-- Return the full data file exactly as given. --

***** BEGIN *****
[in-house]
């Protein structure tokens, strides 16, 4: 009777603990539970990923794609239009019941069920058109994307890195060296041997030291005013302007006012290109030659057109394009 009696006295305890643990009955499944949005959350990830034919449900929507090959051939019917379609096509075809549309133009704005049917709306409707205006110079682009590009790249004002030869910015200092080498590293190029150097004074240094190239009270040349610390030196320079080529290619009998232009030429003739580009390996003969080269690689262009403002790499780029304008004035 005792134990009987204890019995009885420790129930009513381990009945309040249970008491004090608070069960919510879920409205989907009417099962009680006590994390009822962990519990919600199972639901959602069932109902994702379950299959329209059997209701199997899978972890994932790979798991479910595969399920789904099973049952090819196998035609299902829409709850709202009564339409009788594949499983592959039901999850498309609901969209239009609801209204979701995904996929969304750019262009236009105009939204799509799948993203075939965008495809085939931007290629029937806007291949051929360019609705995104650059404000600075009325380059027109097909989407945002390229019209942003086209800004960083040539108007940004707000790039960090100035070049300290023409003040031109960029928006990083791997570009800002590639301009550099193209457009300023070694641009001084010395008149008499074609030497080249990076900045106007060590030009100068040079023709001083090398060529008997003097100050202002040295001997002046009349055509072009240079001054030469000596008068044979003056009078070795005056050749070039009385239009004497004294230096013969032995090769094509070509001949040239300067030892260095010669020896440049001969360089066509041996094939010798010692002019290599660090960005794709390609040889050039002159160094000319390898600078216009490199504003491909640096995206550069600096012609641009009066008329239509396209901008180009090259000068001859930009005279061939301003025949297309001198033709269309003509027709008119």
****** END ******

[in-house]
């Protein structure tokens, strides 16, 4: 009777603990539970990923794609239009019941069920058109994307890195060296041997030291005013302007006012290109030659057109394009 009696006295305890643990009955499944949005959350990830034919449900929507090959051939019917379609096509075809549309133009704005049917709306409707205006110079682009590009790249004002030869910015200092080498590293190029150097004074240094190239009270040349610390030196320079080529290619009998232009030429003739580009390996003969080269690689262009403002790499780029304008004035 005792134990009987204890019995009885420790129930009513381990009945309040249970008491004090608070069960919510879920409205989907009417099962009680006590994390009822962990519990919600199972639901959602069932109902994702379950299959329209059997209701199997899978972890994932790979798991479910595969399920789904099973049952090819196998035609299902829409709850709202009564339409009788594949499983592959039901999850498309609901969209239009609801209204979701995904996929969304750019262009236009105009939204799509799948993203075939965008495809085939931007290629029937806007291949051929360019609705995104650059404000600075009325380059027109097909989407945002390229019209942003086209800004960083040539108007940004707000790039960090100035070049300290023409003040031109960029928006990083791997570009800002590639301009550099193209457009300023070694641009001084010395008149008499074609030497080249990076900045106007060590030009100068040079023709001083090398060529008997003097100050202002040295001997002046009349055509072009240079001054030469000596008068044979003056009078070795005056050749070039009385239009004497004294230096013969032995090769094509070509001949040239300067030892260095010669020896440049001969360089066509041996094939010798010692002019290599660090960005794709390609040889050039002159160094000319390898600078216009490199504003491909640096995206550069600096012609641009009066008329239509396209901008180009090259000068001859930009005279061939301003025949297309001198033709269309003509027709008119």